• The Museum, the Marais and the Hôtel de Saint-Aignan

Retrace your steps and continue along rue du Temple for 200 m. Your next Point of Interest awaits you at 41 .

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Café de la Gare – Theater
41 rue du Temple
75004 Paris

Coordinates Latitude Longitude
Sexagesimal (°, ‘, “) 48° 51′ 39″ N 2° 19′ 49″ E
Degré décimal (GPS) 48.85955 2.35402

Access

  • Café de la Gare
    41 rue du Temple
    75004 Paris

    •  Metro: Hôtel de Ville station (lines 1 or 11) exit 7 or Rambuteau station (line 11) exit 3
    • RER: Châtelet-les-Halles station (lines A, B, D)
    • Bus: Georges Pompidou stop, lines 38, 47 and 75 (opposite rue Pierre-au-Lard) – Georges Pompidou stop, line 29 (at the intersection with rue Rambuteau) – Hôtel de Ville stop, lines 76 and 96 (rue de Rivoli)
    • Parking: Parking Georges Pompidou (very expensive, very beautiful) – Parking Beaubourg (less expensive, less beautiful.

Short description

The Café-de-la-Gare Theater, located in the heart of the Marais district at 41 rue du Temple, in the 4th arrondissement of Paris. It has been one of the temples of Parisian laughter since 1969. Coluche, Gérard Depardieu and Benoît Pœlvoorde, all confirmed actors, have walked the stage of this unique 300-seat theater.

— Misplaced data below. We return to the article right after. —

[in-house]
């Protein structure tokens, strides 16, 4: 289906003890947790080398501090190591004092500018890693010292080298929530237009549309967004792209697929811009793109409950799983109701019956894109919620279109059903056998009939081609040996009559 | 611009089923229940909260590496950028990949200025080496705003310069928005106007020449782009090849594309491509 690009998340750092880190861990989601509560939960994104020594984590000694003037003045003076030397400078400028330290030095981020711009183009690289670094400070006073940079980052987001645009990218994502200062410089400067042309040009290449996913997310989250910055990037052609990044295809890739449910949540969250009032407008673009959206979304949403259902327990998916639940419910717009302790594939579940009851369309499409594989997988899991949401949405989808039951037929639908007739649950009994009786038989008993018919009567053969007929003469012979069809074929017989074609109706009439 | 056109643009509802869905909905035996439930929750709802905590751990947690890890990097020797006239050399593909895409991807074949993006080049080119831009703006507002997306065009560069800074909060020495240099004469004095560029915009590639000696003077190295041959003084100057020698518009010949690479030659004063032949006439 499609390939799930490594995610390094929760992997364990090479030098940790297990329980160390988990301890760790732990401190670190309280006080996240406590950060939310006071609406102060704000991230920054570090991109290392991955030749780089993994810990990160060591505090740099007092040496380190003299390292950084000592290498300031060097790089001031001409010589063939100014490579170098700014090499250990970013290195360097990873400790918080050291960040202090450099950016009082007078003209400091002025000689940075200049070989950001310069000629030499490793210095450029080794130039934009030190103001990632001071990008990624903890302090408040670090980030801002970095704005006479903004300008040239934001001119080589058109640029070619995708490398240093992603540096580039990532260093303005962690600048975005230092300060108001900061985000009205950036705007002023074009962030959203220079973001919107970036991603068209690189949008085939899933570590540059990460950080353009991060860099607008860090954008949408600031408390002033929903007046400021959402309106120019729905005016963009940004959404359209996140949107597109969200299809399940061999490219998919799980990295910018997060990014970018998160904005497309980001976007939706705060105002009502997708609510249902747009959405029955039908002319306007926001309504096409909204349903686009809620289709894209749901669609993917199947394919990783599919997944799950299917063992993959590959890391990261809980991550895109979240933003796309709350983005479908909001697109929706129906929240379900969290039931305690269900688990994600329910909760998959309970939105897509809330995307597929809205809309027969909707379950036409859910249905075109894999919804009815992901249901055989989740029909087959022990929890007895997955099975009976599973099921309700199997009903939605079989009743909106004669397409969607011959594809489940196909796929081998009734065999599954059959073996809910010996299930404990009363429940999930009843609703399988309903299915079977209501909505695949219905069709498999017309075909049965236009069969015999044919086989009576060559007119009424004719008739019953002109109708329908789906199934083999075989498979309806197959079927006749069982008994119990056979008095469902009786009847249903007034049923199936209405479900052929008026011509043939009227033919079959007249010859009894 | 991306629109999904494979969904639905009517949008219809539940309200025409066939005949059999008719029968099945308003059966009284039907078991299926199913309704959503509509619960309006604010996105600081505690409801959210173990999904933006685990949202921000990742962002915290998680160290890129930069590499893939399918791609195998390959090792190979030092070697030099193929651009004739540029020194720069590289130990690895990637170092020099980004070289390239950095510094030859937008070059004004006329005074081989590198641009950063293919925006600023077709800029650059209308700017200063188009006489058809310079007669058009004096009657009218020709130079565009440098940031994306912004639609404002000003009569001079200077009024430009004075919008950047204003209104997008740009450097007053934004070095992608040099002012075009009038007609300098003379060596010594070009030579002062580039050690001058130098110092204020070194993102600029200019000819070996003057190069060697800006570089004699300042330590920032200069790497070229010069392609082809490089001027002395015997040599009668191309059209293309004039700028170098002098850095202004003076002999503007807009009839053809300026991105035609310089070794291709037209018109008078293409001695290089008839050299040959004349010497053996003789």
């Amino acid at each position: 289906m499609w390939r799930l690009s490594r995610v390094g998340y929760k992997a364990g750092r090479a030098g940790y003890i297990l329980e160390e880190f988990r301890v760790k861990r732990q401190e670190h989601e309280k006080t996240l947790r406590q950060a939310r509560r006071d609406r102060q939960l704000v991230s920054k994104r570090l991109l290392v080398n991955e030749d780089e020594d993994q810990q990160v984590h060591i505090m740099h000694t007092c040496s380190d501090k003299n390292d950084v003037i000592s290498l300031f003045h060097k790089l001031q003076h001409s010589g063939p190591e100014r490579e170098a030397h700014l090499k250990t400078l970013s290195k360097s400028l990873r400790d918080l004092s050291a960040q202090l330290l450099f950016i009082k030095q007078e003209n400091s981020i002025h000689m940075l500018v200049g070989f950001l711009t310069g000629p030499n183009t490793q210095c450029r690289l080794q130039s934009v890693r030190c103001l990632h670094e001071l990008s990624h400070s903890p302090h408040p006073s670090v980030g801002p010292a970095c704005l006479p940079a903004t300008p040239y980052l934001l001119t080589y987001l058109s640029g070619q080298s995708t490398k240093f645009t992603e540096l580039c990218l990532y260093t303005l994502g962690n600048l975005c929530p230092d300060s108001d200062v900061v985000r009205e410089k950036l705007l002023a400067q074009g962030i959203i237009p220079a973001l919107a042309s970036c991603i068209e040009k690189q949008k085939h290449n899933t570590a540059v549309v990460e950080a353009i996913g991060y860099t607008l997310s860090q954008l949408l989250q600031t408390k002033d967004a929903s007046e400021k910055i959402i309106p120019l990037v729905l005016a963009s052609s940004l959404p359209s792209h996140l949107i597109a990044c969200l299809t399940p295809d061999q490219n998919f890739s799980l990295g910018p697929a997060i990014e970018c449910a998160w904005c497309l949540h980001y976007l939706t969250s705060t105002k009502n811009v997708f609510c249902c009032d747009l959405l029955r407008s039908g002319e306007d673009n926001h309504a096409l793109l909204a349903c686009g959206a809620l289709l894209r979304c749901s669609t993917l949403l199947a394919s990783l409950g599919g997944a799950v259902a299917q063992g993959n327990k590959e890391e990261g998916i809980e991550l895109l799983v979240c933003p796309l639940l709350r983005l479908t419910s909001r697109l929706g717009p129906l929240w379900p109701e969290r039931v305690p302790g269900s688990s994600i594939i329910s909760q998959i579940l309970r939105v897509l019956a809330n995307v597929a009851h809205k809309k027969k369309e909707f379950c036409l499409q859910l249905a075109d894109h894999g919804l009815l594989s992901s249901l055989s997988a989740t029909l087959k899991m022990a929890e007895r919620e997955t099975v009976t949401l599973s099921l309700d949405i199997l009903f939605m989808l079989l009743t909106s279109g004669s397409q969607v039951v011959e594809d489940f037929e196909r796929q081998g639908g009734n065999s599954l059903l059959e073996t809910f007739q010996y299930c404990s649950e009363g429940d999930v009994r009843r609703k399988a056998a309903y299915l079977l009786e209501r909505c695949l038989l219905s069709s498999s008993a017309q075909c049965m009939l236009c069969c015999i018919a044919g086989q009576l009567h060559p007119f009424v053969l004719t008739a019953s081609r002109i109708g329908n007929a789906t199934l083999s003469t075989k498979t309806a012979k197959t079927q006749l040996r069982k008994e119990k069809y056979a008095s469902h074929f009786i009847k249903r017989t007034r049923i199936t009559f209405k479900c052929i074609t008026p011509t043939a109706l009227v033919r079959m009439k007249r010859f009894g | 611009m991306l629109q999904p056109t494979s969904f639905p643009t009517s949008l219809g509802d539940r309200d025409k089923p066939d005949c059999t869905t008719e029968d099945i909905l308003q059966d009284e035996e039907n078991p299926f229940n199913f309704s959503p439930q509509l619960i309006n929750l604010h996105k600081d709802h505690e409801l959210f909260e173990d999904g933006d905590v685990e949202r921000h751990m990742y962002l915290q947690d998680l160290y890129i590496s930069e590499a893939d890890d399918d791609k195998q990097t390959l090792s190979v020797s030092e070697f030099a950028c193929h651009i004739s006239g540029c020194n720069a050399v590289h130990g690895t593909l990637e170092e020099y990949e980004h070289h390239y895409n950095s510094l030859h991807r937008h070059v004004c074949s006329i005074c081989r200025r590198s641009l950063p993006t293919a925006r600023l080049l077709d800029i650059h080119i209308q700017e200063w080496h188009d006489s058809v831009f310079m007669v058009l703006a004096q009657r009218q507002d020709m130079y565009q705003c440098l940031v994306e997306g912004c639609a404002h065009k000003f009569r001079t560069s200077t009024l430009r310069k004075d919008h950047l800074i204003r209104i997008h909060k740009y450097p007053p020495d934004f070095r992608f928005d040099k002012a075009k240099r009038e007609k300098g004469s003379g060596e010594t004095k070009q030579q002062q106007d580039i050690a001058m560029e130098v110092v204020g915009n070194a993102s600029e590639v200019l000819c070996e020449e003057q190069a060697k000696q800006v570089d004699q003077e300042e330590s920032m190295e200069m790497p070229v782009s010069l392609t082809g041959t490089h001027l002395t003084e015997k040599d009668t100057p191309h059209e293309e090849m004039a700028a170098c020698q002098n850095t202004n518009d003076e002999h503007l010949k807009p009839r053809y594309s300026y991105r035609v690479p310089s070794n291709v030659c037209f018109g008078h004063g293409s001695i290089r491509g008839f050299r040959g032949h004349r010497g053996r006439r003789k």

For more information click on Café de la Gare theater in anglais or/ou Café de la Gare en français:

  • Opening hours and closing periods
  • Rates and conditions – Reservation
  • The beginnings: the collective Café-de-la-Gare Théâtre
  • Moving the Café-de-la-Gare Theater to Le Marais

Opposite, take rue du Plâtre, perpendicular to rue du Temple, then left on rue des Archives. After 100 m, you’ll reach your destination at 60 Rue des Francs Bourgeois.

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Musée des Archives nationales – Hôtel de Soubise
60 rue des Francs-Bourgeois
75003 Paris 3ème
Tel: +33 1 40 27 60 96

Coordinates Latitude Longitude
Sexagesimal (°, ‘, “) 48° 51′ 35″ N 2° 21′ 35″ E
Degré décimal (GPS) 48.85997 2.35713

Access

Musée des Archives-Nationales – Hôtel de Soubise